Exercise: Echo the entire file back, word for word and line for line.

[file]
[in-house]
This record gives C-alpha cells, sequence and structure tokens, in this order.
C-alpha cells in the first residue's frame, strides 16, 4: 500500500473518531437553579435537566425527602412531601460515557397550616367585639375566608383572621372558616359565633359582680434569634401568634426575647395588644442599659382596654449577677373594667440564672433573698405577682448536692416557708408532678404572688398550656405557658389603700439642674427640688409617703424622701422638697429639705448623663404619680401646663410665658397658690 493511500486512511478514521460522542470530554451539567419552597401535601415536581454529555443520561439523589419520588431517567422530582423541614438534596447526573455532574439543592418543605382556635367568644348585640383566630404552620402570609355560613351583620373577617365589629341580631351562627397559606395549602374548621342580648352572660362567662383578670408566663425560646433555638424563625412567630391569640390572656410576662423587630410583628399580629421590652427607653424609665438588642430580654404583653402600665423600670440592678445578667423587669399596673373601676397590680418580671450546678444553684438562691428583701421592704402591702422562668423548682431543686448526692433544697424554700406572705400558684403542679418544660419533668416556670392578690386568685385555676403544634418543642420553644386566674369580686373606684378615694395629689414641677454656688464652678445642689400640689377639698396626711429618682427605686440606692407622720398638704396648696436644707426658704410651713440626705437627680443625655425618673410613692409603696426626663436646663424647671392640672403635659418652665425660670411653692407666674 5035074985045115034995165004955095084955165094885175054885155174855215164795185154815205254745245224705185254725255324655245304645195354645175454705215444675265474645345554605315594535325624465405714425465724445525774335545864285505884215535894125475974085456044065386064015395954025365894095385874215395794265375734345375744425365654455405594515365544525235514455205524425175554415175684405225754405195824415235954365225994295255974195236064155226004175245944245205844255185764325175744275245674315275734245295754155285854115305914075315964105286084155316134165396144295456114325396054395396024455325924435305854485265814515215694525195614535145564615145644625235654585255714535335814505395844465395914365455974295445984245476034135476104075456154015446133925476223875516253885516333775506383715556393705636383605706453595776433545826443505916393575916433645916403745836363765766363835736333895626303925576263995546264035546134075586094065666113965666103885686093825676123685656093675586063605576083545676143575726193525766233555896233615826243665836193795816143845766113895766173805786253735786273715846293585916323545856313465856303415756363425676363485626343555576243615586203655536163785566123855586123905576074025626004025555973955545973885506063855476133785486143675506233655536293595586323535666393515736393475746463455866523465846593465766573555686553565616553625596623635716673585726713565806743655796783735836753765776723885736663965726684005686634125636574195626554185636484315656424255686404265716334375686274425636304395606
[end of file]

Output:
[in-house]
This record gives C-alpha cells, sequence and structure tokens, in this order.
C-alpha cells in the first residue's frame, strides 16, 4: 500500500473518531437553579435537566425527602412531601460515557397550616367585639375566608383572621372558616359565633359582680434569634401568634426575647395588644442599659382596654449577677373594667440564672433573698405577682448536692416557708408532678404572688398550656405557658389603700439642674427640688409617703424622701422638697429639705448623663404619680401646663410665658397658690 493511500486512511478514521460522542470530554451539567419552597401535601415536581454529555443520561439523589419520588431517567422530582423541614438534596447526573455532574439543592418543605382556635367568644348585640383566630404552620402570609355560613351583620373577617365589629341580631351562627397559606395549602374548621342580648352572660362567662383578670408566663425560646433555638424563625412567630391569640390572656410576662423587630410583628399580629421590652427607653424609665438588642430580654404583653402600665423600670440592678445578667423587669399596673373601676397590680418580671450546678444553684438562691428583701421592704402591702422562668423548682431543686448526692433544697424554700406572705400558684403542679418544660419533668416556670392578690386568685385555676403544634418543642420553644386566674369580686373606684378615694395629689414641677454656688464652678445642689400640689377639698396626711429618682427605686440606692407622720398638704396648696436644707426658704410651713440626705437627680443625655425618673410613692409603696426626663436646663424647671392640672403635659418652665425660670411653692407666674 5035074985045115034995165004955095084955165094885175054885155174855215164795185154815205254745245224705185254725255324655245304645195354645175454705215444675265474645345554605315594535325624465405714425465724445525774335545864285505884215535894125475974085456044065386064015395954025365894095385874215395794265375734345375744425365654455405594515365544525235514455205524425175554415175684405225754405195824415235954365225994295255974195236064155226004175245944245205844255185764325175744275245674315275734245295754155285854115305914075315964105286084155316134165396144295456114325396054395396024455325924435305854485265814515215694525195614535145564615145644625235654585255714535335814505395844465395914365455974295445984245476034135476104075456154015446133925476223875516253885516333775506383715556393705636383605706453595776433545826443505916393575916433645916403745836363765766363835736333895626303925576263995546264035546134075586094065666113965666103885686093825676123685656093675586063605576083545676143575726193525766233555896233615826243665836193795816143845766113895766173805786253735786273715846293585916323545856313465856303415756363425676363485626343555576243615586203655536163785566123855586123905576074025626004025555973955545973885506063855476133785486143675506233655536293595586323535666393515736393475746463455866523465846593465766573555686553565616553625596623635716673585726713565806743655796783735836753765776723885736663965726684005686634125636574195626554185636484315656424255686404265716334375686274425636304395606